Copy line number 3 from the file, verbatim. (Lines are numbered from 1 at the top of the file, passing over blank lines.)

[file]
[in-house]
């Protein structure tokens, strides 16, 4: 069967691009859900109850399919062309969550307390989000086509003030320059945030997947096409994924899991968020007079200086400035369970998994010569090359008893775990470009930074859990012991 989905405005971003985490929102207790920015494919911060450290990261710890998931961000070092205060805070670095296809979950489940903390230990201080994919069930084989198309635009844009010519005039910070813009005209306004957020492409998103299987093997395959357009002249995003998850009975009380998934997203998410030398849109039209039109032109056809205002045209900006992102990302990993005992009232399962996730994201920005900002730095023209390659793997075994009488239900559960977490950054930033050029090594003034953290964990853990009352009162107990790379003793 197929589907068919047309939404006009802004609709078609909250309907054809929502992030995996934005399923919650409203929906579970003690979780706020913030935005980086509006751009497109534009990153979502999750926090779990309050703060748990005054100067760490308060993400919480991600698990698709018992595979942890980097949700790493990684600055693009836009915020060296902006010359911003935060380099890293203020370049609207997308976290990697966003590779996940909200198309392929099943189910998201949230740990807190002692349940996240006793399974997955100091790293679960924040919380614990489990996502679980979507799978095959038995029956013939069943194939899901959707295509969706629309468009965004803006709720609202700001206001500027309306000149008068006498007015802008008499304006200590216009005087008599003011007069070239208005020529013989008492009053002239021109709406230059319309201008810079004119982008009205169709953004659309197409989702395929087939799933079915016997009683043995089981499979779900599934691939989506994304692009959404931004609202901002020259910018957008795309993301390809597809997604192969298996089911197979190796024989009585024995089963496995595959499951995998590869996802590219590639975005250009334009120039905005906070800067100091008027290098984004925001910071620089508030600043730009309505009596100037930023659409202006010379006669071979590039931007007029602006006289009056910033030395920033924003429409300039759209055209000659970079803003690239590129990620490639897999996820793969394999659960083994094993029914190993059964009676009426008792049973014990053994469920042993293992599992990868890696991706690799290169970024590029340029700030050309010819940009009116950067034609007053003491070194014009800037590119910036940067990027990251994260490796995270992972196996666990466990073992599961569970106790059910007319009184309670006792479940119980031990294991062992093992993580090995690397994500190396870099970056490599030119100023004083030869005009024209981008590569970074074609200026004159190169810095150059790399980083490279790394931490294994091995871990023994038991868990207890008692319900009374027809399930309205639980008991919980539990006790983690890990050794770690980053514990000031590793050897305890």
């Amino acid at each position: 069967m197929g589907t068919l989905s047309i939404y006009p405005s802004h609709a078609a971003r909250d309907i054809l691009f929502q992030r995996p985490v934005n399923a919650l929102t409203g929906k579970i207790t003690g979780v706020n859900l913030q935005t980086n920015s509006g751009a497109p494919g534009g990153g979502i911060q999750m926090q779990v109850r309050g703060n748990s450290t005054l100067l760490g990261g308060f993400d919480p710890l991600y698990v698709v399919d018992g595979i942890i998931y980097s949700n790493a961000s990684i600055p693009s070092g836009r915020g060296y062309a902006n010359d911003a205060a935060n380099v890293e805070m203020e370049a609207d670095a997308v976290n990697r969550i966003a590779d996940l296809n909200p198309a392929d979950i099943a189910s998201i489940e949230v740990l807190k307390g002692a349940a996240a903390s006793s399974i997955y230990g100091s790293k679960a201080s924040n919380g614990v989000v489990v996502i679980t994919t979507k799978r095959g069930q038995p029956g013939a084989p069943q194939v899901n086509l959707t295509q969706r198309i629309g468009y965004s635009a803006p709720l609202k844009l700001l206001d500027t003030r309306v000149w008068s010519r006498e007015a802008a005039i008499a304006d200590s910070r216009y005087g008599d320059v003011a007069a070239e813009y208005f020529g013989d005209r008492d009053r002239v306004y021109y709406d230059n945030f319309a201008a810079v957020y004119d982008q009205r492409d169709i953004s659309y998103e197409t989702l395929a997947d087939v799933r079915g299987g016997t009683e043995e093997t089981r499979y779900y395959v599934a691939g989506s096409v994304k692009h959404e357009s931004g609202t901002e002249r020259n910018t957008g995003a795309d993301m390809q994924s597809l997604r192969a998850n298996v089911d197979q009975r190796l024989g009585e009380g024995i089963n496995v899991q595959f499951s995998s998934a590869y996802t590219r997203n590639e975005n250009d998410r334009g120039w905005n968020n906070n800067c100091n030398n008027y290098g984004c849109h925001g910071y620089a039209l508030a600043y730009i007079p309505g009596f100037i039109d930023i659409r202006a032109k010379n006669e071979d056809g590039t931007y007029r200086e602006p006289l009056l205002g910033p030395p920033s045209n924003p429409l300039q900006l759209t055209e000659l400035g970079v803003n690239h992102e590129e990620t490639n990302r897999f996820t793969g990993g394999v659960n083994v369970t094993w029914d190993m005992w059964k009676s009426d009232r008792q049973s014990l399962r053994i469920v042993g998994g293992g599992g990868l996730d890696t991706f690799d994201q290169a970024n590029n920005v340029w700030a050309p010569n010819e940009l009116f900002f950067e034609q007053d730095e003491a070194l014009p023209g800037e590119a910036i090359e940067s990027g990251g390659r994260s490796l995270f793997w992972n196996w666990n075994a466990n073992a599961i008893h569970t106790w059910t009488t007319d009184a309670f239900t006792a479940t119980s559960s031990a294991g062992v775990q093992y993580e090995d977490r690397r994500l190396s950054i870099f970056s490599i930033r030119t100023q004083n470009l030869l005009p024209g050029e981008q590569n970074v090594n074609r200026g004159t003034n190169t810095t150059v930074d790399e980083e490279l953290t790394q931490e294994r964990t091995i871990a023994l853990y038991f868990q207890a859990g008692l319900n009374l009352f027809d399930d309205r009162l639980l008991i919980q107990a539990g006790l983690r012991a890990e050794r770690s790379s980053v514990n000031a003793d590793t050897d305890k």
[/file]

């Amino acid at each position: 069967m197929g589907t068919l989905s047309i939404y006009p405005s802004h609709a078609a971003r909250d309907i054809l691009f929502q992030r995996p985490v934005n399923a919650l929102t409203g929906k579970i207790t003690g979780v706020n859900l913030q935005t980086n920015s509006g751009a497109p494919g534009g990153g979502i911060q999750m926090q779990v109850r309050g703060n748990s450290t005054l100067l760490g990261g308060f993400d919480p710890l991600y698990v698709v399919d018992g595979i942890i998931y980097s949700n790493a961000s990684i600055p693009s070092g836009r915020g060296y062309a902006n010359d911003a205060a935060n380099v890293e805070m203020e370049a609207d670095a997308v976290n990697r969550i966003a590779d996940l296809n909200p198309a392929d979950i099943a189910s998201i489940e949230v740990l807190k307390g002692a349940a996240a903390s006793s399974i997955y230990g100091s790293k679960a201080s924040n919380g614990v989000v489990v996502i679980t994919t979507k799978r095959g069930q038995p029956g013939a084989p069943q194939v899901n086509l959707t295509q969706r198309i629309g468009y965004s635009a803006p709720l609202k844009l700001l206001d500027t003030r309306v000149w008068s010519r006498e007015a802008a005039i008499a304006d200590s910070r216009y005087g008599d320059v003011a007069a070239e813009y208005f020529g013989d005209r008492d009053r002239v306004y021109y709406d230059n945030f319309a201008a810079v957020y004119d982008q009205r492409d169709i953004s659309y998103e197409t989702l395929a997947d087939v799933r079915g299987g016997t009683e043995e093997t089981r499979y779900y395959v599934a691939g989506s096409v994304k692009h959404e357009s931004g609202t901002e002249r020259n910018t957008g995003a795309d993301m390809q994924s597809l997604r192969a998850n298996v089911d197979q009975r190796l024989g009585e009380g024995i089963n496995v899991q595959f499951s995998s998934a590869y996802t590219r997203n590639e975005n250009d998410r334009g120039w905005n968020n906070n800067c100091n030398n008027y290098g984004c849109h925001g910071y620089a039209l508030a600043y730009i007079p309505g009596f100037i039109d930023i659409r202006a032109k010379n006669e071979d056809g590039t931007y007029r200086e602006p006289l009056l205002g910033p030395p920033s045209n924003p429409l300039q900006l759209t055209e000659l400035g970079v803003n690239h992102e590129e990620t490639n990302r897999f996820t793969g990993g394999v659960n083994v369970t094993w029914d190993m005992w059964k009676s009426d009232r008792q049973s014990l399962r053994i469920v042993g998994g293992g599992g990868l996730d890696t991706f690799d994201q290169a970024n590029n920005v340029w700030a050309p010569n010819e940009l009116f900002f950067e034609q007053d730095e003491a070194l014009p023209g800037e590119a910036i090359e940067s990027g990251g390659r994260s490796l995270f793997w992972n196996w666990n075994a466990n073992a599961i008893h569970t106790w059910t009488t007319d009184a309670f239900t006792a479940t119980s559960s031990a294991g062992v775990q093992y993580e090995d977490r690397r994500l190396s950054i870099f970056s490599i930033r030119t100023q004083n470009l030869l005009p024209g050029e981008q590569n970074v090594n074609r200026g004159t003034n190169t810095t150059v930074d790399e980083e490279l953290t790394q931490e294994r964990t091995i871990a023994l853990y038991f868990q207890a859990g008692l319900n009374l009352f027809d399930d309205r009162l639980l008991i919980q107990a539990g006790l983690r012991a890990e050794r770690s790379s980053v514990n000031a003793d590793t050897d305890k």